Our review found HCWs suffered negative consequences as a result of shortage of supplies and equipment as well as stigma (39). Other reports have also found mistreatment because of stigma toward HCWs such as the denial of public transport, eviction from homes, and assaults when carrying out duties negatively impacted their mental health (75). To mitigate stigma, proper health education is needed to target the public to prevent social harassments of HCWs and COVID-19 survivors.
Regarding elderly's rights, two studies examined the association of human rights violations and mental health outcomes among elderly people in developed countries (48, 50). Common characteristics across the studies that were indicative of human rights violations were: enforced lockdown, curfews, and restricted the ability to exercise and engage in essential activities. No identified study examined old age discrimination or factors that directly contributed to autonomy of elderly individuals. However, other reports have noted that well-intentioned but ageist public messages can cause the elderly to be marginalized and to mitigate this, countries can use inclusive language and avoid negative emphasis on risk (78). Furthermore, to lessen potential adverse mental health impacts on the elderly—especially those with mental disorders or predisposed to feelings of loneliness—due to home confinement and curtailing of mobility rights, countries can engage in promoting social connection in public health messaging, mobilizing resources from family members, and giving help via community-based networks (79, 80). One of the moral imperatives we have as a global community is to strengthen mental health via reduction of increasing social isolation in the face of this protracted pandemic.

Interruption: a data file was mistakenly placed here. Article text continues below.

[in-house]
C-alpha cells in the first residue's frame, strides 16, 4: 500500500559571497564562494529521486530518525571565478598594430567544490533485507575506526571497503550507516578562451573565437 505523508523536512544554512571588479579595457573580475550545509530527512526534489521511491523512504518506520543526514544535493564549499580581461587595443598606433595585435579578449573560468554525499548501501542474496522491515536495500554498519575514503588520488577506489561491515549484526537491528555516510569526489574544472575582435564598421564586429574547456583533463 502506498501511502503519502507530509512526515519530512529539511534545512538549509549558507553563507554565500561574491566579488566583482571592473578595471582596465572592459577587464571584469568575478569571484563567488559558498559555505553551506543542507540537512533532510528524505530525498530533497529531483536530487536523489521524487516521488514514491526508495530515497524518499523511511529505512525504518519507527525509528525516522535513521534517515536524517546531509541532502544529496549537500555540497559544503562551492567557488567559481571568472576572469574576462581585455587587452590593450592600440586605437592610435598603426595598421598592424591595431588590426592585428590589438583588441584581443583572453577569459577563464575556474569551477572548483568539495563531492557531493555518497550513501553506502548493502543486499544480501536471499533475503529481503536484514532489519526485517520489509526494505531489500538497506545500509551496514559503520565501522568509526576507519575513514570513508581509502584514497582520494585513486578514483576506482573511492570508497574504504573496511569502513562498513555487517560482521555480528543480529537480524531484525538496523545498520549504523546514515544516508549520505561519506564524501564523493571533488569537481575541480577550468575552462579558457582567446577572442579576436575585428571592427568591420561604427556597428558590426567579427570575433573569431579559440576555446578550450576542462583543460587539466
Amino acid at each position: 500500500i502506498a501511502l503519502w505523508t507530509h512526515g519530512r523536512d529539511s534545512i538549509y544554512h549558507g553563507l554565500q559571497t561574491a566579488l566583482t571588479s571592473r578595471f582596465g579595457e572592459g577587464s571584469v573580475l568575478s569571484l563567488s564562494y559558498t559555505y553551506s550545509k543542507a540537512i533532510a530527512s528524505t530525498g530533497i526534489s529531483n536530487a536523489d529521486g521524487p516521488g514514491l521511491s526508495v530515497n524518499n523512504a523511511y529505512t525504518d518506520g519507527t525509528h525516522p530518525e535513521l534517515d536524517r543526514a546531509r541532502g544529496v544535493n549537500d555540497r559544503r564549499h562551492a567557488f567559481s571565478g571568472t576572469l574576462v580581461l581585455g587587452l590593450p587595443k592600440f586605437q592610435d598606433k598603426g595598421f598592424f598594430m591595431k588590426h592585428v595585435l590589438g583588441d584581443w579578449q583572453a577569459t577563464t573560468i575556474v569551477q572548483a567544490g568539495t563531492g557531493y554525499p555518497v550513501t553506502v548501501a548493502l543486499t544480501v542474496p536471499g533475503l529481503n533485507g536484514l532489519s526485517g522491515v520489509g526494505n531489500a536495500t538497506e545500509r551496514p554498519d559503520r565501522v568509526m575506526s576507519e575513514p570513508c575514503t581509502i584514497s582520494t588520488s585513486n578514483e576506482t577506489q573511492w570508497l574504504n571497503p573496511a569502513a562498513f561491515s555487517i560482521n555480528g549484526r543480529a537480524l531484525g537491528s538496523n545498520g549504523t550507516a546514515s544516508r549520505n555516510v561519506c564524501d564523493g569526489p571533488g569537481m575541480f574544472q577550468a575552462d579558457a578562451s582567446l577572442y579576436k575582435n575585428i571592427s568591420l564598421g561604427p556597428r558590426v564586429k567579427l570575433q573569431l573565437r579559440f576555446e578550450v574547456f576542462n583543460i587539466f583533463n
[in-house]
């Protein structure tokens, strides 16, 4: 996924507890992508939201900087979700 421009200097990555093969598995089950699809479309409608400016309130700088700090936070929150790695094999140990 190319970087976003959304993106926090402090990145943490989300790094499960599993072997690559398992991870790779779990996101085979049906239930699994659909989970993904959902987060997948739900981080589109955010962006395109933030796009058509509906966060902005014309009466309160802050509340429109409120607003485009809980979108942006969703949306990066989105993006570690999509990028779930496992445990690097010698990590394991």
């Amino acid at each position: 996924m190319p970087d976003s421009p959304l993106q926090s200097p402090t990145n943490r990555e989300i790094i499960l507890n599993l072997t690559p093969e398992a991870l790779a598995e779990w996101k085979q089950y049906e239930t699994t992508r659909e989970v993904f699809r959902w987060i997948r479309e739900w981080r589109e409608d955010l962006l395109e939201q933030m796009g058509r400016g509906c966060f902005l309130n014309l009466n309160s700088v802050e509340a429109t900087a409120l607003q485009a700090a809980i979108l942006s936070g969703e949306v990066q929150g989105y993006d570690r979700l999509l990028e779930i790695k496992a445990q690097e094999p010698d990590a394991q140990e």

Studies have noted with concern adverse mental health outcomes due to human rights violations including lack of access to accurate and up-to-date information among racial and ethical minorities (33). Our review also found xenophobic viewpoints were correlated with negative well-being for both holding those viewpoints and those targeted which have co-incited with underreporting and biased media coverage as well as misinformation targeting religious minorities (34). In our review, a study has revealed an additional model of ecology of health and sickness based on social determinants of health among migrant workers which are one of most marginalized and stigmatized population in LMICs (35). It has also been noted that refugees and immigrants in detention centers face an increased likelihood of developing post-traumatic stress disorder as many refugees associate economic hardship, food and medicine shortages with a threat to life alongside viewing military presence to enforce restrictions as a threat and not a protection (81). There has been little-to-no scholarly work on this subject though police brutality has been on the rise in context of enforcing stay-at-home and mask-guidelines (82). Concerns have been raised over the disproportionate impact of over policing in enforcing lockdown measures toward minority communities (83). There have also been reports of physical beatings or killings over breakings of curfew laws (84) which is a violation of human rights (85). The mental stress and trauma associated with such events would become subject of further inquiry as time moves on but sensitivity training and ethical psychosocial response needs to be embedded within judicial and armed services assisting emergency response. Racial, ethnic and religious discrimination remains an area with very limited evidence around how mental health field can be leveraged to promote equity and social justice focused messages but also ways of providing care to aggrieved populations.